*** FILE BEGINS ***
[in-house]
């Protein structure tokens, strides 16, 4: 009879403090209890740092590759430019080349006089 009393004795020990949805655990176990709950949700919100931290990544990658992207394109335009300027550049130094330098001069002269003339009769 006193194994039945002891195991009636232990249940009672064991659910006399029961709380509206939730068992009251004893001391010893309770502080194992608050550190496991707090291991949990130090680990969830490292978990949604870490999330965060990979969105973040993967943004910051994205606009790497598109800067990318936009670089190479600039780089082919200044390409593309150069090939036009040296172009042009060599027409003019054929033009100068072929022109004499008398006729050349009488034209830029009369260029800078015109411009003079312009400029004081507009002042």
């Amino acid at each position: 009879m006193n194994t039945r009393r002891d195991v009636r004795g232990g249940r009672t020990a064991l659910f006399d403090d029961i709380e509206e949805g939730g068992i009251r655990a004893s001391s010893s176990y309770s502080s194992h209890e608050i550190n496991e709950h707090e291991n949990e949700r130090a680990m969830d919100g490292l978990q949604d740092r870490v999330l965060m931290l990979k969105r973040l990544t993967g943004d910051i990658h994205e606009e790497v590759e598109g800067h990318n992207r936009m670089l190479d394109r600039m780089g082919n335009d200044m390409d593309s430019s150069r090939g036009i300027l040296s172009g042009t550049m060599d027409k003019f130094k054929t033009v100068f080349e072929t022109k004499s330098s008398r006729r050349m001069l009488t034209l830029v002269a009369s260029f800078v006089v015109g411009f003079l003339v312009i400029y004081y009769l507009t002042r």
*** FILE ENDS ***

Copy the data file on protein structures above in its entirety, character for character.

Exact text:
[in-house]
């Protein structure tokens, strides 16, 4: 009879403090209890740092590759430019080349006089 009393004795020990949805655990176990709950949700919100931290990544990658992207394109335009300027550049130094330098001069002269003339009769 006193194994039945002891195991009636232990249940009672064991659910006399029961709380509206939730068992009251004893001391010893309770502080194992608050550190496991707090291991949990130090680990969830490292978990949604870490999330965060990979969105973040993967943004910051994205606009790497598109800067990318936009670089190479600039780089082919200044390409593309150069090939036009040296172009042009060599027409003019054929033009100068072929022109004499008398006729050349009488034209830029009369260029800078015109411009003079312009400029004081507009002042």
């Amino acid at each position: 009879m006193n194994t039945r009393r002891d195991v009636r004795g232990g249940r009672t020990a064991l659910f006399d403090d029961i709380e509206e949805g939730g068992i009251r655990a004893s001391s010893s176990y309770s502080s194992h209890e608050i550190n496991e709950h707090e291991n949990e949700r130090a680990m969830d919100g490292l978990q949604d740092r870490v999330l965060m931290l990979k969105r973040l990544t993967g943004d910051i990658h994205e606009e790497v590759e598109g800067h990318n992207r936009m670089l190479d394109r600039m780089g082919n335009d200044m390409d593309s430019s150069r090939g036009i300027l040296s172009g042009t550049m060599d027409k003019f130094k054929t033009v100068f080349e072929t022109k004499s330098s008398r006729r050349m001069l009488t034209l830029v002269a009369s260029f800078v006089v015109g411009f003079l003339v312009i400029y004081y009769l507009t002042r």